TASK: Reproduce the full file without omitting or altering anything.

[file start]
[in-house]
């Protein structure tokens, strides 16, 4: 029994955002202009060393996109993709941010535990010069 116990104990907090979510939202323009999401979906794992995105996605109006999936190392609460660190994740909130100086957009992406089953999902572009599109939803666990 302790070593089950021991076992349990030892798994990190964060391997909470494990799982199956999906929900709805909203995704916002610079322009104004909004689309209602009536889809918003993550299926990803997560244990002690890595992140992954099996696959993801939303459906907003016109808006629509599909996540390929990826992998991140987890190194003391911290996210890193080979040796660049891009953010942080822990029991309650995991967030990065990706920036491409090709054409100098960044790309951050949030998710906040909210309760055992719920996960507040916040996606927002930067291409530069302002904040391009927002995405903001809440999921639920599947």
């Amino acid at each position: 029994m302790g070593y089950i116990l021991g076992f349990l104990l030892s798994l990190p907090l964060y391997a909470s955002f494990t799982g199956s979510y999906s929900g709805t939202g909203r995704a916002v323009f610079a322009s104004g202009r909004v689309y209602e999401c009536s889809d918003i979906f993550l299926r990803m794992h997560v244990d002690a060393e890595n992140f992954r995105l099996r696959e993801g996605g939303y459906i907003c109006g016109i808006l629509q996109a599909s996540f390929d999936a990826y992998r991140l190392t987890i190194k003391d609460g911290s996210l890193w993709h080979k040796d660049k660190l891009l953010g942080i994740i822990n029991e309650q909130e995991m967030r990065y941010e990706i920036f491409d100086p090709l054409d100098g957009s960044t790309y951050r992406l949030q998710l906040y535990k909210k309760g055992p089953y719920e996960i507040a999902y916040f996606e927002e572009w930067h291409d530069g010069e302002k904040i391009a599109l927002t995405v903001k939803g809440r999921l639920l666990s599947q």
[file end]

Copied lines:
[in-house]
């Protein structure tokens, strides 16, 4: 029994955002202009060393996109993709941010535990010069 116990104990907090979510939202323009999401979906794992995105996605109006999936190392609460660190994740909130100086957009992406089953999902572009599109939803666990 302790070593089950021991076992349990030892798994990190964060391997909470494990799982199956999906929900709805909203995704916002610079322009104004909004689309209602009536889809918003993550299926990803997560244990002690890595992140992954099996696959993801939303459906907003016109808006629509599909996540390929990826992998991140987890190194003391911290996210890193080979040796660049891009953010942080822990029991309650995991967030990065990706920036491409090709054409100098960044790309951050949030998710906040909210309760055992719920996960507040916040996606927002930067291409530069302002904040391009927002995405903001809440999921639920599947």
């Amino acid at each position: 029994m302790g070593y089950i116990l021991g076992f349990l104990l030892s798994l990190p907090l964060y391997a909470s955002f494990t799982g199956s979510y999906s929900g709805t939202g909203r995704a916002v323009f610079a322009s104004g202009r909004v689309y209602e999401c009536s889809d918003i979906f993550l299926r990803m794992h997560v244990d002690a060393e890595n992140f992954r995105l099996r696959e993801g996605g939303y459906i907003c109006g016109i808006l629509q996109a599909s996540f390929d999936a990826y992998r991140l190392t987890i190194k003391d609460g911290s996210l890193w993709h080979k040796d660049k660190l891009l953010g942080i994740i822990n029991e309650q909130e995991m967030r990065y941010e990706i920036f491409d100086p090709l054409d100098g957009s960044t790309y951050r992406l949030q998710l906040y535990k909210k309760g055992p089953y719920e996960i507040a999902y916040f996606e927002e572009w930067h291409d530069g010069e302002k904040i391009a599109l927002t995405v903001k939803g809440r999921l639920l666990s599947q």